Go on CSU, do it
CSU had the opportunity in the 1980s to play a significant role but ignored a few voices calling for the Wiradjuri name, with conservative, elite, male executives favouring the colonial markers of history. Can we assume this is a rare second chance in history to acknowledge the geographical, and the part the people have played in education?
We must first understand the motive for the name change. Your editorial may well arouse cynicism that we have another institution falling victim to the marketing refresh or rebadge without considering the broader societal implications beyond the corporate internal culture, ie it seems a “good idea”. So even consultancy is questionable depending on the motives. Yet, here we are again.
An opportunity for an education institution to acknowledge the first nation people and the times in which we find ourselves in the reconciliation process. Go on CSU, take the step! There are more than a few voices this time. Show how the people in power and decision-making can rise to the occasion and make a difference in history. We support Joe Williams' suggestion, Wiradjuri University.
We see little merit in knocking off Charles from Charles Sturt Uni. If change is needed Wiradjuri University is the real answer.
Celia and John Saw, Lavington
We need leadership
House prices are falling and the real estate people are telling us that this could lead to economic catastrophe. Some people make money from over-priced housing but about one million Australian citizens are homeless and others are cutting back on food and basics to pay for accommodation.
Owning your own mortgage is not for everyone in these times of slow wage growth, part-time casual employment and jobs being lost to technology.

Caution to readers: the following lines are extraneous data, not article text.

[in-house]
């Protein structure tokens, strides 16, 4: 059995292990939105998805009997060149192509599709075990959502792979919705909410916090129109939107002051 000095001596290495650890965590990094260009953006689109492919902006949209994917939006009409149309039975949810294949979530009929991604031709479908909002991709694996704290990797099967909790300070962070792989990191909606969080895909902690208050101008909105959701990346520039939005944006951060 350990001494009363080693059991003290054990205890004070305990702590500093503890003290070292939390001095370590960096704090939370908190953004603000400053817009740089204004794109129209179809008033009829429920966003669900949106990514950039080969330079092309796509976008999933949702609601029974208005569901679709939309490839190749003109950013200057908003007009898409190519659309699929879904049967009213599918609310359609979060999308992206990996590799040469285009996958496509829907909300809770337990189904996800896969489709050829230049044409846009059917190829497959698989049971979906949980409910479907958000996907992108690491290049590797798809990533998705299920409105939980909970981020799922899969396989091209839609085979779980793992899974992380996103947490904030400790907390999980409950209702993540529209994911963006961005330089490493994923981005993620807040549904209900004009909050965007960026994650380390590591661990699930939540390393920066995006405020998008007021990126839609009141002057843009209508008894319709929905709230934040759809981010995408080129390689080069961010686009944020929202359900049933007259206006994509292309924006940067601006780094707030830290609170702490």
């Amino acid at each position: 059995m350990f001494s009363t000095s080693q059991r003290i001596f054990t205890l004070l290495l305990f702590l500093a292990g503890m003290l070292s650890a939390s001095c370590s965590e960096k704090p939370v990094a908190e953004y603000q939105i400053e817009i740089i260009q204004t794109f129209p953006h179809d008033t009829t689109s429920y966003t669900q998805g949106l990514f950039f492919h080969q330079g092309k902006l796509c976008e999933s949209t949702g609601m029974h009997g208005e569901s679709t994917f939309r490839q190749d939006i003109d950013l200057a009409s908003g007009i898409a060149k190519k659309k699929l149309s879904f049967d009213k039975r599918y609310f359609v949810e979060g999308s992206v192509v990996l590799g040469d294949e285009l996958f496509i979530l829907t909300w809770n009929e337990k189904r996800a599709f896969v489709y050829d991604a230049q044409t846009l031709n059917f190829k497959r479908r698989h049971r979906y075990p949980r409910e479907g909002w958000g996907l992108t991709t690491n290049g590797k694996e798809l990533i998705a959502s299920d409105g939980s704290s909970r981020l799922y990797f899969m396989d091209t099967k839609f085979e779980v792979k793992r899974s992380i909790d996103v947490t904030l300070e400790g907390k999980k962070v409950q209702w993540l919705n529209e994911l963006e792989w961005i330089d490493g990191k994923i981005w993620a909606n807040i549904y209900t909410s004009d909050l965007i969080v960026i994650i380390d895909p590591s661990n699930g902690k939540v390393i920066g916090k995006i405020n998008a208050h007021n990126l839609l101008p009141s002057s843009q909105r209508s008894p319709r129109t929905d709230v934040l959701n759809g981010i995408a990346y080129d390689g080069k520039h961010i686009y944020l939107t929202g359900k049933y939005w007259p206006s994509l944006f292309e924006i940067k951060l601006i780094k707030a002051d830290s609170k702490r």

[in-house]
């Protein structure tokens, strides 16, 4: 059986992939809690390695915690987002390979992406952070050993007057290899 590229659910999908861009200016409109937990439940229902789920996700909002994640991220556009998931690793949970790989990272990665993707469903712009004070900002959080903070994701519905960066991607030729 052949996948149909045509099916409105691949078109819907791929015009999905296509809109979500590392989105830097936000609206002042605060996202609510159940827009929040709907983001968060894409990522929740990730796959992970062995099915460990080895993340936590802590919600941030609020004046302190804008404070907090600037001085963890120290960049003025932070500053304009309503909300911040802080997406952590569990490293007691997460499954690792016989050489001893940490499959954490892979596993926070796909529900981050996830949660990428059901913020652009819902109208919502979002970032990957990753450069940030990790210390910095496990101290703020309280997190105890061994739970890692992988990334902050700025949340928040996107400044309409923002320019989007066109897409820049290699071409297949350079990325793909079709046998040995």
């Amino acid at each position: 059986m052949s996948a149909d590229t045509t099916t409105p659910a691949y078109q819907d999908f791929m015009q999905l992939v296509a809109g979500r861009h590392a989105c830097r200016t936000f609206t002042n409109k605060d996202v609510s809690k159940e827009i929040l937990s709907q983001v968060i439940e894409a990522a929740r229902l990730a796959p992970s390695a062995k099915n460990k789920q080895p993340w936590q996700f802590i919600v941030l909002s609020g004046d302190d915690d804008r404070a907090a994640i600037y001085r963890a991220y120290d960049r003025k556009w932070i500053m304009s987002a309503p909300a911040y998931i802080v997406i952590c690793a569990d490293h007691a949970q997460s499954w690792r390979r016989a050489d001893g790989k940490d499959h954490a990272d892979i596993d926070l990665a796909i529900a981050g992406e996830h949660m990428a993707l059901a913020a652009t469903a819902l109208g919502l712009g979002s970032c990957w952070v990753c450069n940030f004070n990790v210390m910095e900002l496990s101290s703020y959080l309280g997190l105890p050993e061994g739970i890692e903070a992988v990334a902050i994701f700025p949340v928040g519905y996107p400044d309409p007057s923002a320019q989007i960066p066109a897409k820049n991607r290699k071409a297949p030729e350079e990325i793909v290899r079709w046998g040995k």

Many researchers claim that the Global Financial Crisis was triggered by too many citizens losing their over-priced houses as unemployment escalated.
In past generations, families with steady jobs paid off their homes over 25 years, providing a secure base for the family and an asset for later years, but things have changed.
These days housing is about investment with much of the repayment money going to overseas investors, insurance companies and in taxes.
Economist Judith Sloan has compiled well-researched reports on the details of property taxes and how state and local governments rely on them. Over investment in over-priced housing may not be in the best interests of our economy.
Australia is a vibrant, wealthy country and our economy is complex and multifaceted. We need a government which will lead us through technological change with emphasis on having an energy policy, development of new exports and govern for all Australians.
Ann Brennan, West Albury
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